6 posts tagged with oceanfloor.
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certainly not “95% unexplored”

Political geographer Phil Steinberg reacts to marine ecologist Jon Copley's piece on the new gravity model of the ocean floor from David Sandwell and others at the Scripps Institute of Oceanography. "Instead of understanding the ocean as something to see through as one seeks to map the seabed, water is reframed as something to see with. Volume, rather than being understood as a barrier to vision, becomes a means for achieving that vision." Copley asks: "Philosophically, when it comes to exploring anywhere on our dynamic world, how and when do we decide that somewhere has 'been explored'?" (via)
posted by spamandkimchi on Oct 20, 2014 - 10 comments

Deep Sixed

In the deep sea, low oxygen levels, scarce sunlight, and freezing water limit the rate at which items decompose: Something that might survive a few years on land could exist for decades underwater. - ROVs photograph trash on the ocean floor.
posted by Artw on Jun 8, 2013 - 37 comments

Heinrich Berann, the father of the modern cartographic panorama

Heinrich Caesar Berann is known as the father of the modern cartographic panorama and is also credited as the most prolific panorama artist ever. His style and work could be credited with the lasting appeal of stylized panoramic maps that often feature exaggerated or distorted features as the preferred map type for ski resorts and trails (PDF) but Berann's true passion was art, as seen in these collections of his paintings and drawings found on the tribute site maintained by his grandson, Matthias Troyer. [more inside]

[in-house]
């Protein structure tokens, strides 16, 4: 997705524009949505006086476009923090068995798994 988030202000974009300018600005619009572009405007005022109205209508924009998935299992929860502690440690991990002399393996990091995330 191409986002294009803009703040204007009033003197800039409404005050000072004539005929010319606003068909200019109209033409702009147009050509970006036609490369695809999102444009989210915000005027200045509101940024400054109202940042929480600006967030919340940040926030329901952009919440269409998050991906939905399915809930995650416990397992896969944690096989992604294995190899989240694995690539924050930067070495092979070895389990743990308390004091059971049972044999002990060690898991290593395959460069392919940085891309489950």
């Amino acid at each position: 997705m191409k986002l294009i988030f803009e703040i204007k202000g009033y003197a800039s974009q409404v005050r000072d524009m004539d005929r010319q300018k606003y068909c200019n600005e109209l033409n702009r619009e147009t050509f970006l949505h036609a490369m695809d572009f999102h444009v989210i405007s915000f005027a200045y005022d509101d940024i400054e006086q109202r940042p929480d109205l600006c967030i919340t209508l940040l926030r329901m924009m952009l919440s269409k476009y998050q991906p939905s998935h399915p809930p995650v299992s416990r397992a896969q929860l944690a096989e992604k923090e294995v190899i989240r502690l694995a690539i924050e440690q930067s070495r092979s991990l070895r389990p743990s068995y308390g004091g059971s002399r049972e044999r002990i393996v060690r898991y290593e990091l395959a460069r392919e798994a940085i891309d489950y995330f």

posted by filthy light thief on Mar 2, 2013 - 6 comments

My name is LUCA, I live on the ocean floor.

Scientists have come closer to finding the common ancestor of all Earth life. The last common universal ancestor (LUCA) is an idea that goes back to Charles Darwin's On the Origin of Species and whose existence is supported by the fact that all Earth life is based on DNA. But the tantalizing search is getting closer, primarily based on the question, "Which features of the archaea, bacteria and eukaryotes can be traced back to their common ancestor, LUCA?"
posted by Renoroc on Oct 8, 2011 - 34 comments

The Economist: The World in 2009

In 2009, a remarkably gifted politician, confronting a remarkably difficult set of challenges, will have to learn to say "No we can't", Guantánamo will prove a moral minefield, economic recovery will be invisible to the naked eye, governments must prepare for the day they stop financial guarantees, we will judge our commitment to sustainability, scientists should research the causes of religion, we will all be potential online paparazzi, English will have more words than any other language (but it's meaningless), Afghanistan will see a surge of Western (read: American) troops, Iran will continue its nuclear quest while diplomacy lies in shambles, the sea floor is the new frontier, we should rethink aging, (non-)voters will continue to thwart the European project -- but cheap travel will continue to buoy it -- though it has some unfinished business to attend to, and a Nordic defence bond will blossom.

The Economist: The World in 2009. [more inside]
posted by goodnewsfortheinsane on Nov 27, 2008 - 31 comments

Sethu digs for dugongs

600 arrests over Sethusamudram Ship Channel. That seemed like a lot. So I was curious about why. Turns out, they're going to dredge up the sea floor so big ships can have a short cut. Fisherfolk and others think it's probably a pretty bad idea.
posted by RedEmma on Jul 4, 2005 - 4 comments

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